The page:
Federal Reserve Bank of Philadelphia
Incumbency Disadvantage of Political Parties: The Role of Policy Inertia and Prospective Voting
We document that postwar U.S. elections show a strong pattern of “incumbency disadvantage": If a party has held the presidency of the country or the governorship of a state for some time, that party tends to lose popularity in the subsequent election. To explain this fact, we employ Alesina and Tabellini's (1990) model of partisan politics, extended to have elections with prospective voting. We show that inertia in policies, combined with sufficient uncertainty in election outcomes, implies incumbency disadvantage. We find that inertia can cause parties to target policies that are more extreme than the policies they would support in the absence of inertia and that such extremism can be welfare reducing.
Cite this item
Satyajit Chatterjee & Burcu Eyigungor, Incumbency Disadvantage of Political Parties: The Role of Policy Inertia and Prospective Voting, Federal Reserve Bank of Philadelphia, Working Papers 19-7, 24 Jan 2019.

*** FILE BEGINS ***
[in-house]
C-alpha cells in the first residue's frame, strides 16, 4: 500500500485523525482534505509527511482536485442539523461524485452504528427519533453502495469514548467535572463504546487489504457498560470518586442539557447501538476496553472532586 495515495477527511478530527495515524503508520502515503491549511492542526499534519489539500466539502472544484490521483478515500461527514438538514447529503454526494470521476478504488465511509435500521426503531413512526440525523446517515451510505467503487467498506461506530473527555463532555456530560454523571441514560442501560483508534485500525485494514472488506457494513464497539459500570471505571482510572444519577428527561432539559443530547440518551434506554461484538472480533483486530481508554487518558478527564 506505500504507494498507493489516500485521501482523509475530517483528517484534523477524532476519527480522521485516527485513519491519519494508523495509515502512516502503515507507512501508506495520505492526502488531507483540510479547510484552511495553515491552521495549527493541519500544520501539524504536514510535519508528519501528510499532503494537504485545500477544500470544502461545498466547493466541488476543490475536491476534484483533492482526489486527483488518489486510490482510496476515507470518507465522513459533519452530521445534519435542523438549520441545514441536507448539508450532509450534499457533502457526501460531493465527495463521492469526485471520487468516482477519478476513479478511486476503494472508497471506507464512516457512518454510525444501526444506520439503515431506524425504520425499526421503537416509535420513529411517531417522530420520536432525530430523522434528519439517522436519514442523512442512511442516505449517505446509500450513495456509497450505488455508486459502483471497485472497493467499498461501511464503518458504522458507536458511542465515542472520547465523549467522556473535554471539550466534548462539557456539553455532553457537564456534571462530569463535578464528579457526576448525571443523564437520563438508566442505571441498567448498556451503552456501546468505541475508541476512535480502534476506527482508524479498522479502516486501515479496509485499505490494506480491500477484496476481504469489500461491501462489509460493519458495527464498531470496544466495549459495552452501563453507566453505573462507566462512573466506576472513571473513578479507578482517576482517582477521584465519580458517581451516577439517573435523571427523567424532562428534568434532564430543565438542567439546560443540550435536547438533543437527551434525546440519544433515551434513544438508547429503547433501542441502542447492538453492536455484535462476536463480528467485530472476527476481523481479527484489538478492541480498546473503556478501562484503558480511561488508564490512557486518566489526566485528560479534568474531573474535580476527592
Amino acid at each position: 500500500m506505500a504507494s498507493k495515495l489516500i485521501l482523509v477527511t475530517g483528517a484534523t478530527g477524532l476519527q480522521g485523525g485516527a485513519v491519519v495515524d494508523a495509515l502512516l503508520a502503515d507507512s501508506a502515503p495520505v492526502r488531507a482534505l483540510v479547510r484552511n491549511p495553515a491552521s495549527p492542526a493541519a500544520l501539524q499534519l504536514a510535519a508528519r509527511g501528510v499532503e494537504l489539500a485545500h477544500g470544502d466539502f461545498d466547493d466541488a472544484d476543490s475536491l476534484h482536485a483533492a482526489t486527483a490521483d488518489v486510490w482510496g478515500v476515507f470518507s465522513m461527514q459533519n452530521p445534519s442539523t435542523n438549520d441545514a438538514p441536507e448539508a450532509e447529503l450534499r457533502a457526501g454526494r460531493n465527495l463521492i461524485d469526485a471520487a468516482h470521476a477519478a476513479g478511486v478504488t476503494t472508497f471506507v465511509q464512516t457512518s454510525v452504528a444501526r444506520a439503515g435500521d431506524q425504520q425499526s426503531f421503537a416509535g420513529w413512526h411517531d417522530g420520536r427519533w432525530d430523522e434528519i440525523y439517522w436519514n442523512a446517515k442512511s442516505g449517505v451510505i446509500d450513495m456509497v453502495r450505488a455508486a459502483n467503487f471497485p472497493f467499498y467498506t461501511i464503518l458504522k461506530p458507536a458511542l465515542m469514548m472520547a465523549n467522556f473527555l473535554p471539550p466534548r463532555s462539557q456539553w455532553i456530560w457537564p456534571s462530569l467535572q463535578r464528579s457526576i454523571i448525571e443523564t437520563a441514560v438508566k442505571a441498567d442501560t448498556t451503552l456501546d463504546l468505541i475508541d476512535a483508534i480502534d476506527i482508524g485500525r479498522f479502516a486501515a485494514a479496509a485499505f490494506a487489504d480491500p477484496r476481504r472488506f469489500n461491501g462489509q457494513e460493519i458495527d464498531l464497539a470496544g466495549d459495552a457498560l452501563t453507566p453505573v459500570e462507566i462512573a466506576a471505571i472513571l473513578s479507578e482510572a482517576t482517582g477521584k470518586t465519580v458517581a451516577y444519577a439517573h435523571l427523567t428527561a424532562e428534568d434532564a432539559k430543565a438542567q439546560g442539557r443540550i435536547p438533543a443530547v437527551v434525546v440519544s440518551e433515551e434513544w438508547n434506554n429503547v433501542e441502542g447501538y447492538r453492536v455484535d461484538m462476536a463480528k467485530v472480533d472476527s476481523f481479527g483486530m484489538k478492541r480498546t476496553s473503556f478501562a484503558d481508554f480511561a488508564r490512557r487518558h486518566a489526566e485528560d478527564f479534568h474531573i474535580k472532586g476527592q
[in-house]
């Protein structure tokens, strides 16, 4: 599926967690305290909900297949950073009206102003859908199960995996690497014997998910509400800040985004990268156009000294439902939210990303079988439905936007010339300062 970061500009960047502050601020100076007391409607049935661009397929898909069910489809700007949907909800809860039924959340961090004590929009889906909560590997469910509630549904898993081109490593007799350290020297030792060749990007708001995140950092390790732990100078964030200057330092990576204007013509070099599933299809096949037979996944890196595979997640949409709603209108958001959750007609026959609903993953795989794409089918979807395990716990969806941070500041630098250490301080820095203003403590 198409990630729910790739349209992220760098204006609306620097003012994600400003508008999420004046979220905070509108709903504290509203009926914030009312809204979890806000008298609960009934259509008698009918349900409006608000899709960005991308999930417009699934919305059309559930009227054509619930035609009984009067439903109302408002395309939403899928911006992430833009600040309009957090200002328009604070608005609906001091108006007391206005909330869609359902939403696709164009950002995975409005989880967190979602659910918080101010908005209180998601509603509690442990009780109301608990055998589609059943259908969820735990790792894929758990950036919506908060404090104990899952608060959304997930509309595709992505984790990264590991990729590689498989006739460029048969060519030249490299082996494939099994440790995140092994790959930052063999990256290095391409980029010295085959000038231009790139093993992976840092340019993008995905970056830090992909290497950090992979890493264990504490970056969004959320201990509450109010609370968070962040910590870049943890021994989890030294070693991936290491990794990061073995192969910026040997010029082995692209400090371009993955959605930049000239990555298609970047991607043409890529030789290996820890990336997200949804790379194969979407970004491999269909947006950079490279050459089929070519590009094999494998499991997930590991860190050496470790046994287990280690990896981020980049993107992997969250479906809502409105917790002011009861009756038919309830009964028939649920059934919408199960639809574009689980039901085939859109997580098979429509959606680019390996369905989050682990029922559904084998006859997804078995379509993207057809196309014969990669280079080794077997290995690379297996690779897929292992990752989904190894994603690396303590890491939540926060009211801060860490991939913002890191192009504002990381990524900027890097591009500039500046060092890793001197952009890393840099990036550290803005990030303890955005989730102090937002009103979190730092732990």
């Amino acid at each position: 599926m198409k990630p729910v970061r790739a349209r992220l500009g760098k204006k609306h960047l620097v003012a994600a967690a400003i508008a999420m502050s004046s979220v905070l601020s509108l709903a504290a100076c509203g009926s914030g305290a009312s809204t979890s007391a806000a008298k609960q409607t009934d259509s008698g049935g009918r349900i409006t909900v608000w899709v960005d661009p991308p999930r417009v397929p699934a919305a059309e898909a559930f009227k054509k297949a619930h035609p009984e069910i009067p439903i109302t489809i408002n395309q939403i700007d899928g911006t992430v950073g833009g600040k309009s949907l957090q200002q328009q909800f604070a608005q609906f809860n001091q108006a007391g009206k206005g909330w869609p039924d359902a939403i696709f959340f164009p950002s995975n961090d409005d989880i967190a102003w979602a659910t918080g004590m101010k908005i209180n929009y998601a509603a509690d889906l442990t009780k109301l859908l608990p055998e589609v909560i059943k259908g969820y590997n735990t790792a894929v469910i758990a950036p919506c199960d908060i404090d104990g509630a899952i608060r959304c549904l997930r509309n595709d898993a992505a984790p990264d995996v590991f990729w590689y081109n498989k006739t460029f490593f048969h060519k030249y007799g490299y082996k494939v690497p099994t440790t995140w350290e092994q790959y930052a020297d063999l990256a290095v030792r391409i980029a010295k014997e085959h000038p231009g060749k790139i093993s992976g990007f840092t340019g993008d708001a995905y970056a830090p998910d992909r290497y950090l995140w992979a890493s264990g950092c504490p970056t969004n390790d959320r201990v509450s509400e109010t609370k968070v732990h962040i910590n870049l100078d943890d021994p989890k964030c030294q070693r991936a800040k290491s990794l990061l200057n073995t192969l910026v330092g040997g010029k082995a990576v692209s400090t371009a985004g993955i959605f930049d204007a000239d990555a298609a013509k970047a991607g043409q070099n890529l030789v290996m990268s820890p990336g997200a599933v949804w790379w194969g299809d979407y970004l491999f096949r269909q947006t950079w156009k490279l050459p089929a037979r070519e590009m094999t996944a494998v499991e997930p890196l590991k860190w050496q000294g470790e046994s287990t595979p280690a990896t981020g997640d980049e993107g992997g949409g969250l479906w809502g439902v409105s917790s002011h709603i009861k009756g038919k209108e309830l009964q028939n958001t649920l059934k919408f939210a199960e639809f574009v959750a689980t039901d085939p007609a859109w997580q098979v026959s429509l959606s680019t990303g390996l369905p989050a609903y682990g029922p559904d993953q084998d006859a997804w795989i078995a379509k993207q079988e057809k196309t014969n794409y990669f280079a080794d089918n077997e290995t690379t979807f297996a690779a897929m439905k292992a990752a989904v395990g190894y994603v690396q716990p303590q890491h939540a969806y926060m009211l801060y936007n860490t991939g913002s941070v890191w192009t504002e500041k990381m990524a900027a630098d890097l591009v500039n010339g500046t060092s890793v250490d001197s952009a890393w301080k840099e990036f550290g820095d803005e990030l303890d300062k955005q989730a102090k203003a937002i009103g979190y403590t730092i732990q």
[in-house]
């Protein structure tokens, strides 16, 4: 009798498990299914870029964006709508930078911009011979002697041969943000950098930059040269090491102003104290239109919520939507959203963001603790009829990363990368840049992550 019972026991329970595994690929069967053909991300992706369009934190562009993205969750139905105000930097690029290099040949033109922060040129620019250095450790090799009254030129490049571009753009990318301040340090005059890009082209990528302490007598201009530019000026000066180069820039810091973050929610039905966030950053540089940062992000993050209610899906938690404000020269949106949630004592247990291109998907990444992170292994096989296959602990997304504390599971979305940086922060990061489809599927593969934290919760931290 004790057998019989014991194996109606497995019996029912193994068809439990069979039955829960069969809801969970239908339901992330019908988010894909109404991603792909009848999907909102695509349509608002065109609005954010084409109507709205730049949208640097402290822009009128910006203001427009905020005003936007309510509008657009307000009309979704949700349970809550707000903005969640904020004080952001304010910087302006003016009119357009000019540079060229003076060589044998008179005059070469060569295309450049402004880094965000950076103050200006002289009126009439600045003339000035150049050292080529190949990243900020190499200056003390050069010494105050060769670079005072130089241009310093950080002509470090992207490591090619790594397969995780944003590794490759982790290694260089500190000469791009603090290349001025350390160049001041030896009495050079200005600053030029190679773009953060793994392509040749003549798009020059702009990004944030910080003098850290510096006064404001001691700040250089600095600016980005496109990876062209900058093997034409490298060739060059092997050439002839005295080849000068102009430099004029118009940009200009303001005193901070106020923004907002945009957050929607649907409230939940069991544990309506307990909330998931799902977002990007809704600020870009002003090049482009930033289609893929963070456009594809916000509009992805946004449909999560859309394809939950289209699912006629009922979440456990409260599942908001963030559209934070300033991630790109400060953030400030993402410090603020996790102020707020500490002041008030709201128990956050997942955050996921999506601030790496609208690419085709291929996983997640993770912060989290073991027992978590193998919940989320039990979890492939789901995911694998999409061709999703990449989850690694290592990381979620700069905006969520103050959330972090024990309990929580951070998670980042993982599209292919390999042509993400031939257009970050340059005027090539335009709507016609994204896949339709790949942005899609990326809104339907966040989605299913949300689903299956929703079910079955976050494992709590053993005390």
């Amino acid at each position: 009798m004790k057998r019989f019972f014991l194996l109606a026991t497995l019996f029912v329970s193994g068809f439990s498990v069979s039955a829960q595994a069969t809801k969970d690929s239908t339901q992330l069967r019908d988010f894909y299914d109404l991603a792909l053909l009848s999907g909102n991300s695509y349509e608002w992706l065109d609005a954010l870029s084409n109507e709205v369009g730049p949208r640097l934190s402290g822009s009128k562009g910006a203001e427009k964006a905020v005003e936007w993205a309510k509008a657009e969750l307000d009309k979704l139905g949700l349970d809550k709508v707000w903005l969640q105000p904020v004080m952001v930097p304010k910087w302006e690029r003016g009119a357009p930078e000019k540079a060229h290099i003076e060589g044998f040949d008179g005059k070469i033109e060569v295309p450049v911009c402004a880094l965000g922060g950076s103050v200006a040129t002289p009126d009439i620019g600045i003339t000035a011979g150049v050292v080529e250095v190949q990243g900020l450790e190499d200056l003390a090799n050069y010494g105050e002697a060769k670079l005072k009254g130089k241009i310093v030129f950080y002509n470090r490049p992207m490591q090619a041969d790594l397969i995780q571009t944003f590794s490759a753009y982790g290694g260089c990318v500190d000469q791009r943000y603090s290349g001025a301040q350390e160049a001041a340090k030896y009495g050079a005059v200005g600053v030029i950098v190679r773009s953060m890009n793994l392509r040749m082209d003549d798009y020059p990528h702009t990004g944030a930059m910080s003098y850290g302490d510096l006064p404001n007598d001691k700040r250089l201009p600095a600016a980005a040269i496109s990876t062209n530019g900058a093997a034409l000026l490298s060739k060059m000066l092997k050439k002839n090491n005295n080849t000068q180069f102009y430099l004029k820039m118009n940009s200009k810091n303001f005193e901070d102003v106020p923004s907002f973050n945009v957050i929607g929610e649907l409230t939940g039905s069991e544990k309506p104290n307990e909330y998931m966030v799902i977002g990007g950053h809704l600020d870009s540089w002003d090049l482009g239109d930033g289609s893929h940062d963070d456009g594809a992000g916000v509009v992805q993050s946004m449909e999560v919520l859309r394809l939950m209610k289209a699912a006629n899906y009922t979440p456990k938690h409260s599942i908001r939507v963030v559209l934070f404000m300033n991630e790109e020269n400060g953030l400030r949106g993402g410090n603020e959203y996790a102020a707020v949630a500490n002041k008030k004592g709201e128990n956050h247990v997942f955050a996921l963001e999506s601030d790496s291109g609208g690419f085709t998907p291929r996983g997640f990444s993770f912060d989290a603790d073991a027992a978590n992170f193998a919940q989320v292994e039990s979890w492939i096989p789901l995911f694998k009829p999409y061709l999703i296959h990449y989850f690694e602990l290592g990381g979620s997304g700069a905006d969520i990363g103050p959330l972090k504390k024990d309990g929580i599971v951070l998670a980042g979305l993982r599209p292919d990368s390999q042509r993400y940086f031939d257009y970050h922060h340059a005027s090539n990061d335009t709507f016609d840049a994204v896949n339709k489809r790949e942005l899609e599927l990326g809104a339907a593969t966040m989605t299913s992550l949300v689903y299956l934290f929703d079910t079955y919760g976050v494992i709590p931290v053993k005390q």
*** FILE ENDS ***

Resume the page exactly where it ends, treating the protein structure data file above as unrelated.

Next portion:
- D72 - Microeconomics - - Analysis of Collective Decision-Making - - - Political Processes: Rent-seeking, Lobbying, Elections, Legislatures, and Voting Behavior
- H50 - Public Economics - - National Government Expenditures and Related Policies - - - General
Keywords: rational partisan model; incumbency disadvantage; policy inertia; prospective voting; median voter
This item with handle RePEc:fip:fedpwp:19-7
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